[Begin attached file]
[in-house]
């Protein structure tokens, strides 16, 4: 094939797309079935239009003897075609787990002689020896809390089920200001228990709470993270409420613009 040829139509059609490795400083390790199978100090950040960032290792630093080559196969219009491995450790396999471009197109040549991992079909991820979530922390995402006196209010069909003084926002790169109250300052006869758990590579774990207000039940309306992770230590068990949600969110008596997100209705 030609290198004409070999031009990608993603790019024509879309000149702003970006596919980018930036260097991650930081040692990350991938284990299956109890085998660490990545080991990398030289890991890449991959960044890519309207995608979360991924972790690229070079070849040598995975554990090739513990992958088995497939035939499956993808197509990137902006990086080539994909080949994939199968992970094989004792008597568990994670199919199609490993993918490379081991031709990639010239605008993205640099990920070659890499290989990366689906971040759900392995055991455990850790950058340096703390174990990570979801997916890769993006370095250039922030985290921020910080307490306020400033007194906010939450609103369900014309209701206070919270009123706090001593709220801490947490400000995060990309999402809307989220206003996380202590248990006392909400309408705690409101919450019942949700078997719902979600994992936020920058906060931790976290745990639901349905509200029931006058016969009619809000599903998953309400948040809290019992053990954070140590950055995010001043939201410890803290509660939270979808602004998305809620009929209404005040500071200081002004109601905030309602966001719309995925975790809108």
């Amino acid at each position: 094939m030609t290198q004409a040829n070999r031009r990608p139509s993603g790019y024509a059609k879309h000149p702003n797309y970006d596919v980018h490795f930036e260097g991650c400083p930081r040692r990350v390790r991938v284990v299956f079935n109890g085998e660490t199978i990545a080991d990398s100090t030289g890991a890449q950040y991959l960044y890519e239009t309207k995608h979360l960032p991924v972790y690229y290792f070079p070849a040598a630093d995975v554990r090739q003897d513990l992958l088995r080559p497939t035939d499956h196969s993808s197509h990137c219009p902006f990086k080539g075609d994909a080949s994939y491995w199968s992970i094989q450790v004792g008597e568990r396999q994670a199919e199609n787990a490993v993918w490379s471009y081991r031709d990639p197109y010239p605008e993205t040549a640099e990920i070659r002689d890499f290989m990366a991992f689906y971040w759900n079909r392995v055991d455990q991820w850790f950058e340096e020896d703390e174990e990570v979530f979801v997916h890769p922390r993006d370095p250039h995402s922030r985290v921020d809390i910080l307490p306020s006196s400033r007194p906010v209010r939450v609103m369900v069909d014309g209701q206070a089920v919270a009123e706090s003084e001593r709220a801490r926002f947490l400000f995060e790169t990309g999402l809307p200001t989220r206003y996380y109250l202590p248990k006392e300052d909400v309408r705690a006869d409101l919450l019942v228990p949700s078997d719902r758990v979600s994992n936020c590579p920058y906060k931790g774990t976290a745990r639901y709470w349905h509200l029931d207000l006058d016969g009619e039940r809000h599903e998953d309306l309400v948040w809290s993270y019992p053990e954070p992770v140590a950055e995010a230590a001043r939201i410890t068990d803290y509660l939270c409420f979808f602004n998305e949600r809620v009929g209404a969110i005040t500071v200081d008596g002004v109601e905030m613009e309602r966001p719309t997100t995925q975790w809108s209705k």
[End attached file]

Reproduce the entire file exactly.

[in-house]
């Protein structure tokens, strides 16, 4: 094939797309079935239009003897075609787990002689020896809390089920200001228990709470993270409420613009 040829139509059609490795400083390790199978100090950040960032290792630093080559196969219009491995450790396999471009197109040549991992079909991820979530922390995402006196209010069909003084926002790169109250300052006869758990590579774990207000039940309306992770230590068990949600969110008596997100209705 030609290198004409070999031009990608993603790019024509879309000149702003970006596919980018930036260097991650930081040692990350991938284990299956109890085998660490990545080991990398030289890991890449991959960044890519309207995608979360991924972790690229070079070849040598995975554990090739513990992958088995497939035939499956993808197509990137902006990086080539994909080949994939199968992970094989004792008597568990994670199919199609490993993918490379081991031709990639010239605008993205640099990920070659890499290989990366689906971040759900392995055991455990850790950058340096703390174990990570979801997916890769993006370095250039922030985290921020910080307490306020400033007194906010939450609103369900014309209701206070919270009123706090001593709220801490947490400000995060990309999402809307989220206003996380202590248990006392909400309408705690409101919450019942949700078997719902979600994992936020920058906060931790976290745990639901349905509200029931006058016969009619809000599903998953309400948040809290019992053990954070140590950055995010001043939201410890803290509660939270979808602004998305809620009929209404005040500071200081002004109601905030309602966001719309995925975790809108």
């Amino acid at each position: 094939m030609t290198q004409a040829n070999r031009r990608p139509s993603g790019y024509a059609k879309h000149p702003n797309y970006d596919v980018h490795f930036e260097g991650c400083p930081r040692r990350v390790r991938v284990v299956f079935n109890g085998e660490t199978i990545a080991d990398s100090t030289g890991a890449q950040y991959l960044y890519e239009t309207k995608h979360l960032p991924v972790y690229y290792f070079p070849a040598a630093d995975v554990r090739q003897d513990l992958l088995r080559p497939t035939d499956h196969s993808s197509h990137c219009p902006f990086k080539g075609d994909a080949s994939y491995w199968s992970i094989q450790v004792g008597e568990r396999q994670a199919e199609n787990a490993v993918w490379s471009y081991r031709d990639p197109y010239p605008e993205t040549a640099e990920i070659r002689d890499f290989m990366a991992f689906y971040w759900n079909r392995v055991d455990q991820w850790f950058e340096e020896d703390e174990e990570v979530f979801v997916h890769p922390r993006d370095p250039h995402s922030r985290v921020d809390i910080l307490p306020s006196s400033r007194p906010v209010r939450v609103m369900v069909d014309g209701q206070a089920v919270a009123e706090s003084e001593r709220a801490r926002f947490l400000f995060e790169t990309g999402l809307p200001t989220r206003y996380y109250l202590p248990k006392e300052d909400v309408r705690a006869d409101l919450l019942v228990p949700s078997d719902r758990v979600s994992n936020c590579p920058y906060k931790g774990t976290a745990r639901y709470w349905h509200l029931d207000l006058d016969g009619e039940r809000h599903e998953d309306l309400v948040w809290s993270y019992p053990e954070p992770v140590a950055e995010a230590a001043r939201i410890t068990d803290y509660l939270c409420f979808f602004n998305e949600r809620v009929g209404a969110i005040t500071v200081d008596g002004v109601e905030m613009e309602r966001p719309t997100t995925q975790w809108s209705k």